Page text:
Scott Eastwood fondly recalls father Clint’s no nonsense parenting:
“I had taken my younger sister, who was, like, 14, to this party. I left, maybe to go get beer with the guys. And I left her and I didn’t think about it at the time. Later, Dad found out that I’d left her there.”
Clint Eastwood, all six-foot-one of him, slammed his teenage son against a wall. He wrapped his sinewy hands around Scott’s throat. And then he punched him, square in the face.
“He popped me and said, ‘You don’t ever leave your sister at a party. EVER.’ And it was very old-school, very old-school of him. He wasn’t afraid. None of this new-age bullshit where you can’t even smack the kid because everyone’s afraid of being judged or whatever. That wasn’t the way that shit went down in that family… If you did something wrong, you were going to get punished. I learnt quickly – you don’t do that.”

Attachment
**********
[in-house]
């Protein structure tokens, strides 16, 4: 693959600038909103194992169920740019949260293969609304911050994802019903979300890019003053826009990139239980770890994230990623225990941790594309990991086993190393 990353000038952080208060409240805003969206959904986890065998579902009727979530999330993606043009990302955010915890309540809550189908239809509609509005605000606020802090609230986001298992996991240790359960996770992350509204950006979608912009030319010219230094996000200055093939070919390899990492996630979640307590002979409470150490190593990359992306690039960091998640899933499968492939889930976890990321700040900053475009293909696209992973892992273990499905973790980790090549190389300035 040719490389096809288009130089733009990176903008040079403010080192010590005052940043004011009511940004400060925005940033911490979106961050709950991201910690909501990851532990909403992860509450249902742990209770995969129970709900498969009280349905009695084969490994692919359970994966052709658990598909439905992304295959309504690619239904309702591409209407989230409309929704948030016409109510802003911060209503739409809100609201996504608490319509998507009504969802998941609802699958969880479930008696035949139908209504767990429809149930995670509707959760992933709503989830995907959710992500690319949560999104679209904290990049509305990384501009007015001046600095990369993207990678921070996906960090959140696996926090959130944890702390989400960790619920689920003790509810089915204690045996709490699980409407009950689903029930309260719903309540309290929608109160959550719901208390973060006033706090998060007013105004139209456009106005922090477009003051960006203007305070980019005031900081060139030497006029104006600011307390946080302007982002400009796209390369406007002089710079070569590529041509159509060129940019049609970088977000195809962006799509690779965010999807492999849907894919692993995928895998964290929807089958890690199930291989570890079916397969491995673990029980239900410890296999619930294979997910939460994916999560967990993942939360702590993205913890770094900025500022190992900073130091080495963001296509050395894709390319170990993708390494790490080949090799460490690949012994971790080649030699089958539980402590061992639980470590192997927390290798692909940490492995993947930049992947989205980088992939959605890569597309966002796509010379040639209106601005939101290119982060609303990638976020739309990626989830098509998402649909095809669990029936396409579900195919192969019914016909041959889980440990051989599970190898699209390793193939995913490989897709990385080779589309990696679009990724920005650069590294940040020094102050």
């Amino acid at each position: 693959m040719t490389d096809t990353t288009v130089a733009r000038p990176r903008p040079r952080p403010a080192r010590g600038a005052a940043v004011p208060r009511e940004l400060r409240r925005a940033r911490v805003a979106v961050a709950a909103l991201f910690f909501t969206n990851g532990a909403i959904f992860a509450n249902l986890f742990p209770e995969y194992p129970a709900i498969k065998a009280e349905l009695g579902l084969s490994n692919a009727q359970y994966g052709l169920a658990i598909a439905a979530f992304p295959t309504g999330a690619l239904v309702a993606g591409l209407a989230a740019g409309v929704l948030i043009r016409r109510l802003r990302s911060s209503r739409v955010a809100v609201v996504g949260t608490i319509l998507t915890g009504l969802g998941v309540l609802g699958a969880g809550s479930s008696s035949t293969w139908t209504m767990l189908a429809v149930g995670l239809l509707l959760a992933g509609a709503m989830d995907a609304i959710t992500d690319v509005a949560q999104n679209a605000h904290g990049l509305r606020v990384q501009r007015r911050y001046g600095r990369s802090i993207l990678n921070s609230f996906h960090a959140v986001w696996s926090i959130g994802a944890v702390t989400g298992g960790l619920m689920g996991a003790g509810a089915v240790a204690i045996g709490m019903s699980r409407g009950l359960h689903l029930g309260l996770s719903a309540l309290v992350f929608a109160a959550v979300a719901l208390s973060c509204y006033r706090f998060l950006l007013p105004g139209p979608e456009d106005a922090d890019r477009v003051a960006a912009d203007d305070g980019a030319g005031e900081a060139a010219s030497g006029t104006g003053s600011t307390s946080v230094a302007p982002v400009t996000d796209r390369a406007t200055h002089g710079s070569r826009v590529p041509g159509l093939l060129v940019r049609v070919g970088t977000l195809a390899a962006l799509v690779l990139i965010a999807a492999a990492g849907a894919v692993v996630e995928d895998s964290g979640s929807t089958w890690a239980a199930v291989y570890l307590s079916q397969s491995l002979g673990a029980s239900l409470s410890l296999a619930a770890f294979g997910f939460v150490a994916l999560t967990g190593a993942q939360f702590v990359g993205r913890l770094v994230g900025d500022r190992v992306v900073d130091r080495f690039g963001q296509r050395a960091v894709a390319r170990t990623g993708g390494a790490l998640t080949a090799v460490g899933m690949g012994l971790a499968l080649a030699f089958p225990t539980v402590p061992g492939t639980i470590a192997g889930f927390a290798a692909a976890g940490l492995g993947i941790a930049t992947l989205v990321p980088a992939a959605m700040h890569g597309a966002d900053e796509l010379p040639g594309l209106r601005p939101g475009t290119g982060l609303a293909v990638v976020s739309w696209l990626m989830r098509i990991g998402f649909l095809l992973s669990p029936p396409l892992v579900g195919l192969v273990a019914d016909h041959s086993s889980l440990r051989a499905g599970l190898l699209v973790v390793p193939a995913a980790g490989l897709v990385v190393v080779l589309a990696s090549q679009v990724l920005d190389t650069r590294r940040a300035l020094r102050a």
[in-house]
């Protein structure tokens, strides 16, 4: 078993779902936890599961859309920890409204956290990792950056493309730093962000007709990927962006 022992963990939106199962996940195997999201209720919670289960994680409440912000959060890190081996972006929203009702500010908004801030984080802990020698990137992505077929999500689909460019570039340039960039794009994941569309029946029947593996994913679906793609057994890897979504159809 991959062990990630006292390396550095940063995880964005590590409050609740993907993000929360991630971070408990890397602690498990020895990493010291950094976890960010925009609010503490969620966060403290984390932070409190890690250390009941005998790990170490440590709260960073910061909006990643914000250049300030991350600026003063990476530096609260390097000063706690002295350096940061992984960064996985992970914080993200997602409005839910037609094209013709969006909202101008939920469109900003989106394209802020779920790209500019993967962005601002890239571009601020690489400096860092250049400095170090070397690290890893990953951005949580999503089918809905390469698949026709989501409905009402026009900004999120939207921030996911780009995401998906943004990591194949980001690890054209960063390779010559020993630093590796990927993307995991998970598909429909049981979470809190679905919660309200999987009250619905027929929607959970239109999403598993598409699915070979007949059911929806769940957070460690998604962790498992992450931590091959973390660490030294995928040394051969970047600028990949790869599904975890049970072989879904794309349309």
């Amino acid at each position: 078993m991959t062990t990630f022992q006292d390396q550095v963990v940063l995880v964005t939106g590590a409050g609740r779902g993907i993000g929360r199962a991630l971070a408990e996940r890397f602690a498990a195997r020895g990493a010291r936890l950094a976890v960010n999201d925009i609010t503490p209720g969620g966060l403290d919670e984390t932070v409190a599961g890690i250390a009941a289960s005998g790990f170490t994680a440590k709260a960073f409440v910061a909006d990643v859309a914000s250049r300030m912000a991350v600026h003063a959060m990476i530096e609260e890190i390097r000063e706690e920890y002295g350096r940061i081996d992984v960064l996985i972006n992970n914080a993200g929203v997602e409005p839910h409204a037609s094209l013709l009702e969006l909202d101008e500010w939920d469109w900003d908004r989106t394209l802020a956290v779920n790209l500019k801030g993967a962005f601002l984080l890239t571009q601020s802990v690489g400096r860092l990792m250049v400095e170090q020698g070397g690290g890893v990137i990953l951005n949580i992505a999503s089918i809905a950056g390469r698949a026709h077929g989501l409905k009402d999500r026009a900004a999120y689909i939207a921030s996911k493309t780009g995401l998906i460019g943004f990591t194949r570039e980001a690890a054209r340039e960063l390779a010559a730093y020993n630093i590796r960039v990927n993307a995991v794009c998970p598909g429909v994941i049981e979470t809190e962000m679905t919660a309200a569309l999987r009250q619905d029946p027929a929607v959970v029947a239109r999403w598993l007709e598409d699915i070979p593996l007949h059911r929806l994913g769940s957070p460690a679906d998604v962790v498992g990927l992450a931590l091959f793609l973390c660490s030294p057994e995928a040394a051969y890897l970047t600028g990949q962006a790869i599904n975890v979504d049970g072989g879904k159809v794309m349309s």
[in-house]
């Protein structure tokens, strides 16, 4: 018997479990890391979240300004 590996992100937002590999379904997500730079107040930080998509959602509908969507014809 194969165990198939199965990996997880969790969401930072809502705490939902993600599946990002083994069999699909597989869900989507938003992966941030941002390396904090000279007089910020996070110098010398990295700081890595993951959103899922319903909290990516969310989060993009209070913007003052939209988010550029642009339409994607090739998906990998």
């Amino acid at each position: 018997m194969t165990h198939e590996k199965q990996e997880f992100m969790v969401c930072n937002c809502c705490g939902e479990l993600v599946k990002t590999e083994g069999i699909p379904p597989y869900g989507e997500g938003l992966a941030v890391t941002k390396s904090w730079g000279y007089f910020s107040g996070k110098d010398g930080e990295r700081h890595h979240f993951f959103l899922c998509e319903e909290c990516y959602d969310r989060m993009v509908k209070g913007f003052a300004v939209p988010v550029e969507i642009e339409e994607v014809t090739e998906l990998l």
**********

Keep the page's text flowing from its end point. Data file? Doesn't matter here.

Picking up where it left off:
And what riles Scott Eastwood?
“Complainers, whiny little fucking brats. You just really want to knock them out and be like, ‘You lucky, lucky, spoilt brat. You’re full of yourself. You’re so lucky, I would love nothing more than to knock you out, to show you how much of a little brat you’re being.”
“I just worked with an actor, a younger actor, you know, there were a few times I snapped on him. I said, ‘Get your arse over here! This is a job!’ And I could hear myself, after I said it, I could hear my father inside of me saying it, and I was like, ‘Oh my god, I’m turning into my father.’ You know, a lot of people aren’t raised like that anymore, where someone is able to put them in check and say, ‘Hey, stop acting like an arsehole, get over here, this is a fucking job.’ That’s how my Dad would’ve done it. There’s a little bit of that lacking in society today.”